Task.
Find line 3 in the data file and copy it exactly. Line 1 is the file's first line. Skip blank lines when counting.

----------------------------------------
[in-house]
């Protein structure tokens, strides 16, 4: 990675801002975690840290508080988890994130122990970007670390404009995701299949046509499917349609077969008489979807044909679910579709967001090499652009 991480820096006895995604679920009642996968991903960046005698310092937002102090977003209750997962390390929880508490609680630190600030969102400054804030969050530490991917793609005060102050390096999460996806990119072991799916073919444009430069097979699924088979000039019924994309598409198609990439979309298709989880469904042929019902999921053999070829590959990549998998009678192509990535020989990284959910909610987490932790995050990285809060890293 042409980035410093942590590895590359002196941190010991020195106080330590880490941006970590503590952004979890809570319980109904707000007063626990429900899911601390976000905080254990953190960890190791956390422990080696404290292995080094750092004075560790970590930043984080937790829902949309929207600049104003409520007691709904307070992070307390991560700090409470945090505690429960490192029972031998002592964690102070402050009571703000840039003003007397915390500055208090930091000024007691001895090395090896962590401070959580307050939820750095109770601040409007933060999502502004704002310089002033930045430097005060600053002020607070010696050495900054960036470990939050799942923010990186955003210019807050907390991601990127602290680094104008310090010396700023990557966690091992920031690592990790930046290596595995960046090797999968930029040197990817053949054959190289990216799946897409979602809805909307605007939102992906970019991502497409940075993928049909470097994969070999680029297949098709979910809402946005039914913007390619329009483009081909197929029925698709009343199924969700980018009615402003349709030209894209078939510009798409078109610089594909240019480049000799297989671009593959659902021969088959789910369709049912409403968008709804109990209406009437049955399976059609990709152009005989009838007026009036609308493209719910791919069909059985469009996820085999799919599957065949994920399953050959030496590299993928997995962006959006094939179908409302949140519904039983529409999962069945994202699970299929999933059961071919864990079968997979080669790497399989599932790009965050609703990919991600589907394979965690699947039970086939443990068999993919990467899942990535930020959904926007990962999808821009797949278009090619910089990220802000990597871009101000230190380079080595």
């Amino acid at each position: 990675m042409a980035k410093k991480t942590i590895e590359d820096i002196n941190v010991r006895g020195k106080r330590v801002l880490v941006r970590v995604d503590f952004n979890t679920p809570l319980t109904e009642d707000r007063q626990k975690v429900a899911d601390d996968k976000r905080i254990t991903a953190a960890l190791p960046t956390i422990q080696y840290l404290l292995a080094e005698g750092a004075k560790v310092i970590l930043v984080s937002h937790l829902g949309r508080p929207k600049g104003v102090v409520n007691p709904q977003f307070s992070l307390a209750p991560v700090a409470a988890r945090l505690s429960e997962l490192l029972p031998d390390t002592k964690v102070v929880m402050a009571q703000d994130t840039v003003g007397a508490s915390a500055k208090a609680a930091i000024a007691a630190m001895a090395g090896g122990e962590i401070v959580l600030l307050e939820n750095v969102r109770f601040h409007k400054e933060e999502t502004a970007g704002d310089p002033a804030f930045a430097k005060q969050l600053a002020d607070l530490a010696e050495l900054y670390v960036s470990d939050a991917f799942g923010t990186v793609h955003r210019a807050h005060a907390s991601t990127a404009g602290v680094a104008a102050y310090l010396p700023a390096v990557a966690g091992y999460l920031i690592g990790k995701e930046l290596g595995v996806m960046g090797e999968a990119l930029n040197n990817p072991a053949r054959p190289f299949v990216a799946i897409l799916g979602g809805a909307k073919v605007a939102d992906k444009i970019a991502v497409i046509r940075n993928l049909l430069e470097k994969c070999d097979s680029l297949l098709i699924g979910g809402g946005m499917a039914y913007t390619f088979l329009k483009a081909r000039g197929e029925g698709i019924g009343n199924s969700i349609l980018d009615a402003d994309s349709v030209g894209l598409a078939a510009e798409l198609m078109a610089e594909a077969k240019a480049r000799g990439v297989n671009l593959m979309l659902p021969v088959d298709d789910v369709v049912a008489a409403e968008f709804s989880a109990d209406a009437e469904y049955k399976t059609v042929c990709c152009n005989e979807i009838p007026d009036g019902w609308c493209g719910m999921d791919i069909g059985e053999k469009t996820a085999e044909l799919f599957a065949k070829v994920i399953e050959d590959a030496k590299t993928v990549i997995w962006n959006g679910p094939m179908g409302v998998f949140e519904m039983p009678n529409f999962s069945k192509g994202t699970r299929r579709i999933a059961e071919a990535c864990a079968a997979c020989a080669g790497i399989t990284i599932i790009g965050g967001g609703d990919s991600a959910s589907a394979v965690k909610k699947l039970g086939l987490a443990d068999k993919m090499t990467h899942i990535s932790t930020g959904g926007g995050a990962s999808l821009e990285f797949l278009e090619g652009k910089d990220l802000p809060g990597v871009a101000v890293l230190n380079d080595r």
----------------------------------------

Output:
């Amino acid at each position: 990675m042409a980035k410093k991480t942590i590895e590359d820096i002196n941190v010991r006895g020195k106080r330590v801002l880490v941006r970590v995604d503590f952004n979890t679920p809570l319980t109904e009642d707000r007063q626990k975690v429900a899911d601390d996968k976000r905080i254990t991903a953190a960890l190791p960046t956390i422990q080696y840290l404290l292995a080094e005698g750092a004075k560790v310092i970590l930043v984080s937002h937790l829902g949309r508080p929207k600049g104003v102090v409520n007691p709904q977003f307070s992070l307390a209750p991560v700090a409470a988890r945090l505690s429960e997962l490192l029972p031998d390390t002592k964690v102070v929880m402050a009571q703000d994130t840039v003003g007397a508490s915390a500055k208090a609680a930091i000024a007691a630190m001895a090395g090896g122990e962590i401070v959580l600030l307050e939820n750095v969102r109770f601040h409007k400054e933060e999502t502004a970007g704002d310089p002033a804030f930045a430097k005060q969050l600053a002020d607070l530490a010696e050495l900054y670390v960036s470990d939050a991917f799942g923010t990186v793609h955003r210019a807050h005060a907390s991601t990127a404009g602290v680094a104008a102050y310090l010396p700023a390096v990557a966690g091992y999460l920031i690592g990790k995701e930046l290596g595995v996806m960046g090797e999968a990119l930029n040197n990817p072991a053949r054959p190289f299949v990216a799946i897409l799916g979602g809805a909307k073919v605007a939102d992906k444009i970019a991502v497409i046509r940075n993928l049909l430069e470097k994969c070999d097979s680029l297949l098709i699924g979910g809402g946005m499917a039914y913007t390619f088979l329009k483009a081909r000039g197929e029925g698709i019924g009343n199924s969700i349609l980018d009615a402003d994309s349709v030209g894209l598409a078939a510009e798409l198609m078109a610089e594909a077969k240019a480049r000799g990439v297989n671009l593959m979309l659902p021969v088959d298709d789910v369709v049912a008489a409403e968008f709804s989880a109990d209406a009437e469904y049955k399976t059609v042929c990709c152009n005989e979807i009838p007026d009036g019902w609308c493209g719910m999921d791919i069909g059985e053999k469009t996820a085999e044909l799919f599957a065949k070829v994920i399953e050959d590959a030496k590299t993928v990549i997995w962006n959006g679910p094939m179908g409302v998998f949140e519904m039983p009678n529409f999962s069945k192509g994202t699970r299929r579709i999933a059961e071919a990535c864990a079968a997979c020989a080669g790497i399989t990284i599932i790009g965050g967001g609703d990919s991600a959910s589907a394979v965690k909610k699947l039970g086939l987490a443990d068999k993919m090499t990467h899942i990535s932790t930020g959904g926007g995050a990962s999808l821009e990285f797949l278009e090619g652009k910089d990220l802000p809060g990597v871009a101000v890293l230190n380079d080595r």